Raluca Bejan is Assistant Professor of Social Work at Dalhousie University, in Halifax, Canada. Between July 2018 – December 2019 Raluca was Assistant Professor in Critical Social Policy at St. Thomas University, in Fredericton, Canada. She has a BA in Political Sciences from Lucian Blaga University, Sibiu, Romania, and a MSW and PhD degrees from the University of Toronto. Raluca was a former Visiting Academic at the Centre on Migration, Policy and Society (COMPAS), University of Oxford, UK, in 2016 and 2018.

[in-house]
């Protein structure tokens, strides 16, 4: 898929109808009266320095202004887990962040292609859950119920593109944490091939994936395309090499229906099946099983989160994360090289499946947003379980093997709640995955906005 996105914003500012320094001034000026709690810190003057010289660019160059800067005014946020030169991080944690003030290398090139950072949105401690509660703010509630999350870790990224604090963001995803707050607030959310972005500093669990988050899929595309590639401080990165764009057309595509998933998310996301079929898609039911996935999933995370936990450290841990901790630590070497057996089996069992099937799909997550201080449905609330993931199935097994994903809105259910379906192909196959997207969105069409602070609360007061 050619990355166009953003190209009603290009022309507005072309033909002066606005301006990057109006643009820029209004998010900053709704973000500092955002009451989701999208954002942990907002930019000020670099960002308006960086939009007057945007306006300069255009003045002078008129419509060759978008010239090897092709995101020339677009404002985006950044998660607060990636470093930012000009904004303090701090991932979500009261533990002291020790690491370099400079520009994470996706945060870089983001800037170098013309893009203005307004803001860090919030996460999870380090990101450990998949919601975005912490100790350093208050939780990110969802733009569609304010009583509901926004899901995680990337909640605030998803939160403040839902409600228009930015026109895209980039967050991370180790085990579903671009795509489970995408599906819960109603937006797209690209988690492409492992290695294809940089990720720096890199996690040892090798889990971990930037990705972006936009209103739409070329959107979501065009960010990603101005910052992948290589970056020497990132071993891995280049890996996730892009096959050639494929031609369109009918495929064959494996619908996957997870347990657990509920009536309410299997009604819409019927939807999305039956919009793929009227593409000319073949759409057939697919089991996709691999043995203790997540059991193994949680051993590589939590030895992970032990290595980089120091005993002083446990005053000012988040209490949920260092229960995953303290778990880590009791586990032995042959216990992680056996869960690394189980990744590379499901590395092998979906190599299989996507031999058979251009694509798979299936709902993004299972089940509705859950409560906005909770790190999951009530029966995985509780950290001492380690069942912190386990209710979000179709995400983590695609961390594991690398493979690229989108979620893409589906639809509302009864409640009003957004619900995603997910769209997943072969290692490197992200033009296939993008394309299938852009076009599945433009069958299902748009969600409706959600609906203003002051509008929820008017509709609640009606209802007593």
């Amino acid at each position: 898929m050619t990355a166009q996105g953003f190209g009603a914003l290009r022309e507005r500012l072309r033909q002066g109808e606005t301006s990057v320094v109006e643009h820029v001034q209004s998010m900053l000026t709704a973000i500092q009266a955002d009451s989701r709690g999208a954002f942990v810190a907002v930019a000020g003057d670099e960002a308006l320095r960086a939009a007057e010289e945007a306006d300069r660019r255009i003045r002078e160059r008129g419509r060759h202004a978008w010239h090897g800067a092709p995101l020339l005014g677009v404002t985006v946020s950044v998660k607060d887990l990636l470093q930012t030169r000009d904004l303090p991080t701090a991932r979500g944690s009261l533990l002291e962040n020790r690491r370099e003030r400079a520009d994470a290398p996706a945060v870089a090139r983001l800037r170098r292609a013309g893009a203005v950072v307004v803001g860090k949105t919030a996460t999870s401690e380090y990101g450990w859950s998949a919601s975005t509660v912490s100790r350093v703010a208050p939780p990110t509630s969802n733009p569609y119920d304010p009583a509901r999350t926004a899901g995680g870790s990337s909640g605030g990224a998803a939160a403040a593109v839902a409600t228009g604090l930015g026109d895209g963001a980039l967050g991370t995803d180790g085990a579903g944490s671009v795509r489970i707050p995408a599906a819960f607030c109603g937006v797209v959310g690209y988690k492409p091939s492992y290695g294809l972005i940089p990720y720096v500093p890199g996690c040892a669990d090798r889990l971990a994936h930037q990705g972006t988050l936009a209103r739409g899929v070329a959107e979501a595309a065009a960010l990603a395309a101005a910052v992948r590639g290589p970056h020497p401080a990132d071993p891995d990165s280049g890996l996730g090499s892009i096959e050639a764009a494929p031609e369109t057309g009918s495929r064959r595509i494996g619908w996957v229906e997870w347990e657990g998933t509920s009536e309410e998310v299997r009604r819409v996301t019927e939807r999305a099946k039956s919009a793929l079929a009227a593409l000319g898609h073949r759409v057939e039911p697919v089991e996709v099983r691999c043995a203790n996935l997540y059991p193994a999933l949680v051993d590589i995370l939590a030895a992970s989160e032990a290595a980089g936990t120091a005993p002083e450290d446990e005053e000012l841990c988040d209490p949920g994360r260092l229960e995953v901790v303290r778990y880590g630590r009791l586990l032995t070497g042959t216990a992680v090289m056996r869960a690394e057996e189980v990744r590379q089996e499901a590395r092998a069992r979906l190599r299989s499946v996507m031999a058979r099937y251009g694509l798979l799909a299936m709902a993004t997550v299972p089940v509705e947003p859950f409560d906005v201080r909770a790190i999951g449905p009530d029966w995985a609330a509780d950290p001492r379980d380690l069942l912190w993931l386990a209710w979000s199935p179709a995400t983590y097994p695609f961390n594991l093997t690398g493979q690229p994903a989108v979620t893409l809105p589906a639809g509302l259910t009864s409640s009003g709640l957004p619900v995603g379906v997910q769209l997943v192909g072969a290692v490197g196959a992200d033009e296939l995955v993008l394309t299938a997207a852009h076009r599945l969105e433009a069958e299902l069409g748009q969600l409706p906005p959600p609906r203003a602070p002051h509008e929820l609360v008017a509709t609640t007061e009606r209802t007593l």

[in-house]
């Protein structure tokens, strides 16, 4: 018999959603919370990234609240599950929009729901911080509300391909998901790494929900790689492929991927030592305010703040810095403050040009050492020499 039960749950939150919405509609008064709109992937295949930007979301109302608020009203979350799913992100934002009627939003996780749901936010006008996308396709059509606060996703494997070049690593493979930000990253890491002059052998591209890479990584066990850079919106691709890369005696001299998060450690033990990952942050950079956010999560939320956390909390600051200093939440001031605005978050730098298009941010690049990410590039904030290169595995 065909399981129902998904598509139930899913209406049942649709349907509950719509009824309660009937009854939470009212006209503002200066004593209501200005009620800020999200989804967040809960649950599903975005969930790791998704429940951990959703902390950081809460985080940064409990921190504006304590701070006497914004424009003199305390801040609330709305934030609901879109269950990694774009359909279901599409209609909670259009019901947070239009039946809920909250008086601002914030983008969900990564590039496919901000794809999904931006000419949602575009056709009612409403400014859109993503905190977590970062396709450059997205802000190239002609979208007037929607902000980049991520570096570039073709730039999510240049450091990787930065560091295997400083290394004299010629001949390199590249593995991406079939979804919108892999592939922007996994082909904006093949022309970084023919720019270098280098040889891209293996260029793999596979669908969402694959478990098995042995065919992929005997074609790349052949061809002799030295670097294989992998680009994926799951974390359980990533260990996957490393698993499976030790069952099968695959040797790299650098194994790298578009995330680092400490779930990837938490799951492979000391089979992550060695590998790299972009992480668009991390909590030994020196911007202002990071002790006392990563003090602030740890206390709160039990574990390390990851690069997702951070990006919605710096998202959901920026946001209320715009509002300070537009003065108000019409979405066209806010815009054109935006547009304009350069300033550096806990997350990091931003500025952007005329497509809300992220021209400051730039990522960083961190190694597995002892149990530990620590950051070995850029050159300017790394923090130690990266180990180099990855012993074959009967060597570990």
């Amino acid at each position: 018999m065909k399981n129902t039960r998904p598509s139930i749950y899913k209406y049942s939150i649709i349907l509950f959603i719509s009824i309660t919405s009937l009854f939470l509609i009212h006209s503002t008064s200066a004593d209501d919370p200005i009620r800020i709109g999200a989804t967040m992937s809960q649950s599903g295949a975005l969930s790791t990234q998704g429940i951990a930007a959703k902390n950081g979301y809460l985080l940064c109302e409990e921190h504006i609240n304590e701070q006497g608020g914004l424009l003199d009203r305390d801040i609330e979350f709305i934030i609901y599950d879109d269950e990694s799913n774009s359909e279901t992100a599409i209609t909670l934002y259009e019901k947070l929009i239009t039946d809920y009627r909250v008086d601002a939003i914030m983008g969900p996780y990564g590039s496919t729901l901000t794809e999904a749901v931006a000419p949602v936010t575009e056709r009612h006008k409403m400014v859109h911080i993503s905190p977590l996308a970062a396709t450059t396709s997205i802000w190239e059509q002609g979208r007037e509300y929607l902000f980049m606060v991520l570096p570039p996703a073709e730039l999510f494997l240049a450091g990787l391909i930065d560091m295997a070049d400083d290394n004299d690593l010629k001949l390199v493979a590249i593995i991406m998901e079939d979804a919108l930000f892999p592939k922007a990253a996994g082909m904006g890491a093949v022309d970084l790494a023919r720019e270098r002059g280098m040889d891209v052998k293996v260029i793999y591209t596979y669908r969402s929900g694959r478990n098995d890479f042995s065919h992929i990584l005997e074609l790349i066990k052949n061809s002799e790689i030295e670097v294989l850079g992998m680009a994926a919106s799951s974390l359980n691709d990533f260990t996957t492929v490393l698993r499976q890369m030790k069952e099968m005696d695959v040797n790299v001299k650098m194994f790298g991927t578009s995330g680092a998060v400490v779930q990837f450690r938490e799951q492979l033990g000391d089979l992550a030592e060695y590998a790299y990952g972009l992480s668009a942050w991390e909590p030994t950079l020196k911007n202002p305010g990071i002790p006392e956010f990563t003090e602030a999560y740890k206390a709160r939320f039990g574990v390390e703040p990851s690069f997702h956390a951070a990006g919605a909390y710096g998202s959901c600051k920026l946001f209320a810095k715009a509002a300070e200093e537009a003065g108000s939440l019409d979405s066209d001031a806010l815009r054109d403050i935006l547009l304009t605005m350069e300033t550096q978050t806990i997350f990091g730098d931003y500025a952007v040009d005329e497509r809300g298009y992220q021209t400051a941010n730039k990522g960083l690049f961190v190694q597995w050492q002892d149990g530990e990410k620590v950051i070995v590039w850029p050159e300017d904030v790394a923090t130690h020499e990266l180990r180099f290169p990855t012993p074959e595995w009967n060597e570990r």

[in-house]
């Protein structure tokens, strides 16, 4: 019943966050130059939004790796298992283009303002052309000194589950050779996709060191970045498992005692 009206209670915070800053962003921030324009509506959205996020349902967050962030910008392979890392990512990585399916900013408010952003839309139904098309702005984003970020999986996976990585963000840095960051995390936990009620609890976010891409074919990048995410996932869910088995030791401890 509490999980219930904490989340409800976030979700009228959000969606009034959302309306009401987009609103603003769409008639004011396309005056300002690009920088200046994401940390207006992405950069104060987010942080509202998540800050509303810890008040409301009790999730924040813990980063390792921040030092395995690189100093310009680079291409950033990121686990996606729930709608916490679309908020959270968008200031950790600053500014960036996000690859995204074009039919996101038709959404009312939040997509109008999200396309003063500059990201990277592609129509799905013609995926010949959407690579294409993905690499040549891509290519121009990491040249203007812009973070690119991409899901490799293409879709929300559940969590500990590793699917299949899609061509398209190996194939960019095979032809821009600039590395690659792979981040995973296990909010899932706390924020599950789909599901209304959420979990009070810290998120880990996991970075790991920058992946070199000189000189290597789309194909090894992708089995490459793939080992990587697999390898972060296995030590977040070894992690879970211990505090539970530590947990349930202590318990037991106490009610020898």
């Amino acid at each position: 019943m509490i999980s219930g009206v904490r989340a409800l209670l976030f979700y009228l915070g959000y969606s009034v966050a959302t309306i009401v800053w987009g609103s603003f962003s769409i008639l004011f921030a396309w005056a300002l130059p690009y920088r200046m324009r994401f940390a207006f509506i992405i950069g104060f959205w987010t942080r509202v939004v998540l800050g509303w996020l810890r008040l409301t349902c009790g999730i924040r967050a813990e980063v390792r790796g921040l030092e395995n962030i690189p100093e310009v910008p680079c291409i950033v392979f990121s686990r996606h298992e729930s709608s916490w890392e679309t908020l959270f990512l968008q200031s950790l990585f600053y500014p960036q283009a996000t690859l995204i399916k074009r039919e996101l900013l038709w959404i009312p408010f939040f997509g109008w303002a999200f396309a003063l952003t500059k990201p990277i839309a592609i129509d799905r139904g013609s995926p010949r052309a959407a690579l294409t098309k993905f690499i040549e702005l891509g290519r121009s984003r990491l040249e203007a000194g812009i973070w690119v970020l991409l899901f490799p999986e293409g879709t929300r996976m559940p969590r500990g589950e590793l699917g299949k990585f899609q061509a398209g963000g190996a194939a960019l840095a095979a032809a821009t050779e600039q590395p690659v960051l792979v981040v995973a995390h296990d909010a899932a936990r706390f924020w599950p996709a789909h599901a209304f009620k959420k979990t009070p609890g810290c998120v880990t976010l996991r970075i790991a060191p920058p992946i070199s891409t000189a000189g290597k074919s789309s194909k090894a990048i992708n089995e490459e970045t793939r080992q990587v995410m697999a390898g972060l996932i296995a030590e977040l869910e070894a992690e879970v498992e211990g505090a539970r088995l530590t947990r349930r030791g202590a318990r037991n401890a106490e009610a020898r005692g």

In 2018 Raluca co-directed a documentary film on the Greek Refugees crisis, titled
Trace. It was filmed on the islands of Lesvos, Chios, Samos, and in Athens, Greece. Trace details the story of Anwar Nillufary, a recognized refugee who has been carrying out a two-month-long hunger strike at the UNHCR office in Athens.
She is currently the Book Review Editor for Refuge: Canada’s Journal on Refugees. Her empirical work on the EU relocation scheme in Romania was published under the RESPOND’s Working Paper Series ‘Global Migration: Consequences and Responses’, Uppsala University, Sweden and can be accessed here.
Photograph: Kostas Papadakis